Inspiration for developing new melodic exercises can come from just about anywhere. I was recently listening to the new Megadeth album, which I’ve listened to plenty of times over the past few months since it came out. In the track Post-American World, I paid extra attention to one of the middle solos, and heard a nice octave run connecting an arpeggio-based melody. I hadn’t caught that previously, so of course I had to work out the notes and devise some exercises. Wider intervals tend to have a more “modern” sound to them that can add a different flavor to your melodic playing.
The simplest way to play two notes an octave apart is with a string between the two notes, which makes alternate picking more challenging. Well, that’s why we develop exercises, right? Let’s take a look at the A minor (C major) scale in octaves:
The octave notes are grouped together in the above example, but play them separately as well, using strict alternate picking. Try as many combinations as you can think of — start with the low note, start with the high note, with an upstroke, a downstroke. Take it slow, use a metronome, and observe carefully your picking hand motion as you cross over the B string in each direction. The real challenge is in economizing the height and distance that your picking hand moves, while not hitting the B string.
This example is very similar to the run in the Megadeth solo:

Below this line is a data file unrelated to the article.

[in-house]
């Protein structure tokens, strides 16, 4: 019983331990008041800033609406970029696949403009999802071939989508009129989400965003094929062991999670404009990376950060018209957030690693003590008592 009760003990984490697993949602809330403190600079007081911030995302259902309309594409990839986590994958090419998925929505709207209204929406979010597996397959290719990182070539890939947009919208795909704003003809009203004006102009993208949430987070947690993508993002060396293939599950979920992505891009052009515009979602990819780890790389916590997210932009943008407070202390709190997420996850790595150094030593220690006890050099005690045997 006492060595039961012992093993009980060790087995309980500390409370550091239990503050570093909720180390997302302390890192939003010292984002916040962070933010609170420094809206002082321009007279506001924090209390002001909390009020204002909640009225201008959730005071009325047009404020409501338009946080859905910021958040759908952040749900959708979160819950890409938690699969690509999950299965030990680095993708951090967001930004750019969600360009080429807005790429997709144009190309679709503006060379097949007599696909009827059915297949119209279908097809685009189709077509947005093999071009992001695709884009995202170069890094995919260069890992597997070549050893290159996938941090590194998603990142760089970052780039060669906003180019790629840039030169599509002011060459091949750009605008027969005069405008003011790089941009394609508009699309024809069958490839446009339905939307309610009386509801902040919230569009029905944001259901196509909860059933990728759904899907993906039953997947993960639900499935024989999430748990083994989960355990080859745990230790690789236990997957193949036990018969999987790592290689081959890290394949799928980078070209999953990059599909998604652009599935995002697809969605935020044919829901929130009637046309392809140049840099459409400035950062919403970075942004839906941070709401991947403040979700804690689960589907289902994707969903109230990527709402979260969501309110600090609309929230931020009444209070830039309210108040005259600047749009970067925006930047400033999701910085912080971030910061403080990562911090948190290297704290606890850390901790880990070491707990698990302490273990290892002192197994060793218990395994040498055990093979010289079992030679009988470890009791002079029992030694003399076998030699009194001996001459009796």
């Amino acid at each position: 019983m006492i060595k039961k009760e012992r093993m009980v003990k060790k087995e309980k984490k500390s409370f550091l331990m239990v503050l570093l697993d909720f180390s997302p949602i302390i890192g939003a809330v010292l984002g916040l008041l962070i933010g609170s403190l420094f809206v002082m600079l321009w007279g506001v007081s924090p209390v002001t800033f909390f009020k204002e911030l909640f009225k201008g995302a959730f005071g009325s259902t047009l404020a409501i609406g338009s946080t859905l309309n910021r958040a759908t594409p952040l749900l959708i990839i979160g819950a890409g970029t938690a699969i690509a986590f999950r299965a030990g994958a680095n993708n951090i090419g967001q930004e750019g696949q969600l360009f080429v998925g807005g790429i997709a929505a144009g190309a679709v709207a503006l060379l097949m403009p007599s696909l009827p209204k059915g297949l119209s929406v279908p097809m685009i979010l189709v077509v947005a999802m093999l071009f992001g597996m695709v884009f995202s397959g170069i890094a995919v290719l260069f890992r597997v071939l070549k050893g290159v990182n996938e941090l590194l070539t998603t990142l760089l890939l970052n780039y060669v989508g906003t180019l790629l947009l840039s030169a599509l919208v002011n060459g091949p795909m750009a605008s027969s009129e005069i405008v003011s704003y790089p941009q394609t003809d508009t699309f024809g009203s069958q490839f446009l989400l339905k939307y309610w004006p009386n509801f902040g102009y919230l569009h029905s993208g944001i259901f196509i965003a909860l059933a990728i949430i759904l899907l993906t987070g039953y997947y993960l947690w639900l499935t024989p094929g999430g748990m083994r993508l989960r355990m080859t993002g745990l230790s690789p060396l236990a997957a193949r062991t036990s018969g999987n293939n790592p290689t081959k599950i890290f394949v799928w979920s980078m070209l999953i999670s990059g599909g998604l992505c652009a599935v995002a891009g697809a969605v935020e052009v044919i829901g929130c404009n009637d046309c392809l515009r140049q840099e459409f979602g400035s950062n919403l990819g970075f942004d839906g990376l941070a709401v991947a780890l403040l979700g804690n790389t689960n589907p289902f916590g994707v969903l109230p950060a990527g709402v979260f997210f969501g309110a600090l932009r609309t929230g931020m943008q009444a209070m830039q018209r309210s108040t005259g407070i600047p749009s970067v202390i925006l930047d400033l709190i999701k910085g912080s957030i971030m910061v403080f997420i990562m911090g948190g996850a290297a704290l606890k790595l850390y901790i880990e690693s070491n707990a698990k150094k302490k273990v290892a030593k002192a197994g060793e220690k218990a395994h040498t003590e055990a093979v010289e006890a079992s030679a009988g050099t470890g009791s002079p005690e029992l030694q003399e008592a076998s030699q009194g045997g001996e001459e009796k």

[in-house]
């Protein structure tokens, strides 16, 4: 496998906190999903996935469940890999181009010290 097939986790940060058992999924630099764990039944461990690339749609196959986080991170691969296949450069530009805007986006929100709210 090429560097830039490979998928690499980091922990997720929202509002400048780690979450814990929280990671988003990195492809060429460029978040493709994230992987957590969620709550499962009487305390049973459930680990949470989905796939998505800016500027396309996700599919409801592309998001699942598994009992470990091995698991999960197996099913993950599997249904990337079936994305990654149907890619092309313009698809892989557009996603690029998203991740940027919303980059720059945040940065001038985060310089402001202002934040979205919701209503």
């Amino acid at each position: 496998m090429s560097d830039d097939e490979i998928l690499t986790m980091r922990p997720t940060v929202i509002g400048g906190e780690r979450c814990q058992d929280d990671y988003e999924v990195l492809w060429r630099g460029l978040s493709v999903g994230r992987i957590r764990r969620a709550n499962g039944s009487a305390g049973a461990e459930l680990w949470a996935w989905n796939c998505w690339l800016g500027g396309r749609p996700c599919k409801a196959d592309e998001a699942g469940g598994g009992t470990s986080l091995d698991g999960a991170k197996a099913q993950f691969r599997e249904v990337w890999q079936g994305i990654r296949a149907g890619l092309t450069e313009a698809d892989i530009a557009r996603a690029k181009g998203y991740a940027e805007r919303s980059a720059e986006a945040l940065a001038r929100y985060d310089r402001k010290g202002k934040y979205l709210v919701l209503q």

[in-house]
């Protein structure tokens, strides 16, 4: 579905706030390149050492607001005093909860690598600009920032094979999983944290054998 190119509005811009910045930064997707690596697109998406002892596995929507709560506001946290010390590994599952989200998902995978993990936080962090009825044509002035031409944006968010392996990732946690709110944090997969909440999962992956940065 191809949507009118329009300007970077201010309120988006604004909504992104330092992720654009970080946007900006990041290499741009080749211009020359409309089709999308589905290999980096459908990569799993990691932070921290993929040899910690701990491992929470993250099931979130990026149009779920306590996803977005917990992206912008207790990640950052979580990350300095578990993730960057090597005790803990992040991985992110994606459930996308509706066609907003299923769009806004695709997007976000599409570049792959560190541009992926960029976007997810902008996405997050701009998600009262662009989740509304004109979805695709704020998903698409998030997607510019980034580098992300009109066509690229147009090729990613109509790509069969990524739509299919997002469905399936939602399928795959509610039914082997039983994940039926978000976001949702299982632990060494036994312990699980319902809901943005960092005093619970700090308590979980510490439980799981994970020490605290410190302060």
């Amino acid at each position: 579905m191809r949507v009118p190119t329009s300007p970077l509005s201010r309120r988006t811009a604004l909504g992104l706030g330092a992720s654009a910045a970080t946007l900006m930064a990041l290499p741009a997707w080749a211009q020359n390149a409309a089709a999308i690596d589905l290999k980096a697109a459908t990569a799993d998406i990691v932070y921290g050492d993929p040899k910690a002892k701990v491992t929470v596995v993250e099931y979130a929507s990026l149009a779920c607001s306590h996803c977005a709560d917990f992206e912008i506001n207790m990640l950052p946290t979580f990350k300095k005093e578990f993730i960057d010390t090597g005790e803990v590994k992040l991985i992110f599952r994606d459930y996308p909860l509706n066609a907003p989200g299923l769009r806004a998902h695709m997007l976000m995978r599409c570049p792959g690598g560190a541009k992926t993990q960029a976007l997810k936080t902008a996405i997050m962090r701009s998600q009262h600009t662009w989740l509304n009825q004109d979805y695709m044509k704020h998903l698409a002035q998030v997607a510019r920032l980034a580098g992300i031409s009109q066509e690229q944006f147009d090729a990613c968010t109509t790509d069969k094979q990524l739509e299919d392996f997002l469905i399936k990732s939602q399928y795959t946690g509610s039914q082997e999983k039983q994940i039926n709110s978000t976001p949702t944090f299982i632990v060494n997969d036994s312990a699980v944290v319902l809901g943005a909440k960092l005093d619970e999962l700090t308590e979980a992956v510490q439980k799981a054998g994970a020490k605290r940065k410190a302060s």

The cool thing about these sorts of exercises is that the possibilities are practically endless: you can start from the lower note (“L”) of the octave instead of the higher note (“H”), you can start adding sharps and flats and go through the circle of fifths, go up the neck as well as down the neck, try other string pairs, etc.
Now let’s try the same exercise with melodic displacement. If the above pattern could be noted “HHLL”, then this next one would be “HLLH”, with the lower octave notes between the higher ones.
This is definitely more challenging as far as alternate picking goes, but what’s cool is the way it goes against what your ear tends to expect out of this type of melody, with the back-and-forth melodic contour.
Let’s try the run with triplet notes, in “LLH” and then “HHL” sequences:
As you get more comfortable working with all of these exercises and position shifts, start working in things such as slides, palm muting, artificial harmonics, etc.
Here’s another melodic displacement variation (LHL-HLH) for the triplet run:
Stick with the alternate picking, even though it might seem more difficult at first. Again, pay close attention to the range of motion your picking hand takes as it skips the B string.
This next one will be a little more fun, allowing for more “vocalisms” from the guitar:
Instead of alternate picking every single note, use the slides on the high E string to your advantage, so you’re only picking the first two notes of each three-note phrase as it descends the scale. Try palm-muting or artificial harmonics on some or all of the notes on the G string. This is very similar to the classic Dimebag Darrell run in the breakdown after the solo of Cowboys from Hell.
To close out this exercise, let’s try a full run down the neck, combining the first two phrases through multiple (non-adjacent) string pairs:
As always, work the patterns through as many string combinations as possible, go through the circle of fifths, etc. If you have any inconsistencies in your picking-hand motion you want to work on, this is a really useful way to do that, plus the more “modern” sound of the octave interval melodies.
Below are links for a full PDF of all the examples, plus a WAV file set at 120 bpm. Good luck!